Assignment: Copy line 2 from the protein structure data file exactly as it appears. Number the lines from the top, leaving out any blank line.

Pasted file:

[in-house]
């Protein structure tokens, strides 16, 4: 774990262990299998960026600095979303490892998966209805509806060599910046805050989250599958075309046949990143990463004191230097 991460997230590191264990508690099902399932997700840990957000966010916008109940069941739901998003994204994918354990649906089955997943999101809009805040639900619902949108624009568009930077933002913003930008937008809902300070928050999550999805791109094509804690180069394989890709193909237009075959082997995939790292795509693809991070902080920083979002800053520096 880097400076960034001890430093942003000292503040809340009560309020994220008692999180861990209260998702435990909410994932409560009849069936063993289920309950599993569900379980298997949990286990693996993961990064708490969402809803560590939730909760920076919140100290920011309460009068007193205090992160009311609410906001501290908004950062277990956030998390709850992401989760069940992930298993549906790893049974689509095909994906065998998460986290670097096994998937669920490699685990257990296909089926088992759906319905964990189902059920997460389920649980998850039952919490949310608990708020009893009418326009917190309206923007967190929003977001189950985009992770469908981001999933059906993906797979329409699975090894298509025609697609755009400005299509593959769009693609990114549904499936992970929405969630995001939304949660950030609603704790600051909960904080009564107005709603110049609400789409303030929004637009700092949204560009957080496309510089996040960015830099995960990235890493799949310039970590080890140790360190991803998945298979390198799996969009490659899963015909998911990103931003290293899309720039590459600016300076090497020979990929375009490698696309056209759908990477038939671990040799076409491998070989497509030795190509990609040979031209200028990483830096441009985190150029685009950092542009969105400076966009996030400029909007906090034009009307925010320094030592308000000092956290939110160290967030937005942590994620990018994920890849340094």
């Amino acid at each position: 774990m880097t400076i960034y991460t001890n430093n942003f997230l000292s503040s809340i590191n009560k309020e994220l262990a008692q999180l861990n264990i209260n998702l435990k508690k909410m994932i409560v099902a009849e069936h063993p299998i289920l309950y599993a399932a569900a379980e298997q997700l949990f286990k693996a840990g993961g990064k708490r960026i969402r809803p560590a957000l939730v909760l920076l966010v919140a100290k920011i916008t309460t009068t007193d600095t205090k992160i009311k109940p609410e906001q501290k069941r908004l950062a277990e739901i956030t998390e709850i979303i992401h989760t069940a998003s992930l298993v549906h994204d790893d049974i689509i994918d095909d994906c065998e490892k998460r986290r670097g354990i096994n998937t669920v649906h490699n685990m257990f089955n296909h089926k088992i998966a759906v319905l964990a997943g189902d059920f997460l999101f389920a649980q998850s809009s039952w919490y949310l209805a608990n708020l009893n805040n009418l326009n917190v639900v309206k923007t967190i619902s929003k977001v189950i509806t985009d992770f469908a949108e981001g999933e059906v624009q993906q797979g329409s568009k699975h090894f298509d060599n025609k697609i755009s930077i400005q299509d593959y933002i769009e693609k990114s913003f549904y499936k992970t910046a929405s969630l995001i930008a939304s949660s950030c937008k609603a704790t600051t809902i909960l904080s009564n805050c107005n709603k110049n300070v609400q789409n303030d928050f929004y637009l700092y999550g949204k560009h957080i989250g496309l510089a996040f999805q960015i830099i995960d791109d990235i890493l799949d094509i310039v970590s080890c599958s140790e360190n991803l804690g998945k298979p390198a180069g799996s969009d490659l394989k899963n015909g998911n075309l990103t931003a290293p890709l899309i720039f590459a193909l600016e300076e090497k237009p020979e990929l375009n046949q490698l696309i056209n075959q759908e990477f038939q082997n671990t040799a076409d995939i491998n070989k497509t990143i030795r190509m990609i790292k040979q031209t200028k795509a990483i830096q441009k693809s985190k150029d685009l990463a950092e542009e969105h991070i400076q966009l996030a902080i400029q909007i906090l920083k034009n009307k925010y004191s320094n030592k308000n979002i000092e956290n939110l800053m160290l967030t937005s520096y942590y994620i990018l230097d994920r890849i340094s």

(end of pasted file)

């Protein structure tokens, strides 16, 4: 774990262990299998960026600095979303490892998966209805509806060599910046805050989250599958075309046949990143990463004191230097 991460997230590191264990508690099902399932997700840990957000966010916008109940069941739901998003994204994918354990649906089955997943999101809009805040639900619902949108624009568009930077933002913003930008937008809902300070928050999550999805791109094509804690180069394989890709193909237009075959082997995939790292795509693809991070902080920083979002800053520096 880097400076960034001890430093942003000292503040809340009560309020994220008692999180861990209260998702435990909410994932409560009849069936063993289920309950599993569900379980298997949990286990693996993961990064708490969402809803560590939730909760920076919140100290920011309460009068007193205090992160009311609410906001501290908004950062277990956030998390709850992401989760069940992930298993549906790893049974689509095909994906065998998460986290670097096994998937669920490699685990257990296909089926088992759906319905964990189902059920997460389920649980998850039952919490949310608990708020009893009418326009917190309206923007967190929003977001189950985009992770469908981001999933059906993906797979329409699975090894298509025609697609755009400005299509593959769009693609990114549904499936992970929405969630995001939304949660950030609603704790600051909960904080009564107005709603110049609400789409303030929004637009700092949204560009957080496309510089996040960015830099995960990235890493799949310039970590080890140790360190991803998945298979390198799996969009490659899963015909998911990103931003290293899309720039590459600016300076090497020979990929375009490698696309056209759908990477038939671990040799076409491998070989497509030795190509990609040979031209200028990483830096441009985190150029685009950092542009969105400076966009996030400029909007906090034009009307925010320094030592308000000092956290939110160290967030937005942590994620990018994920890849340094």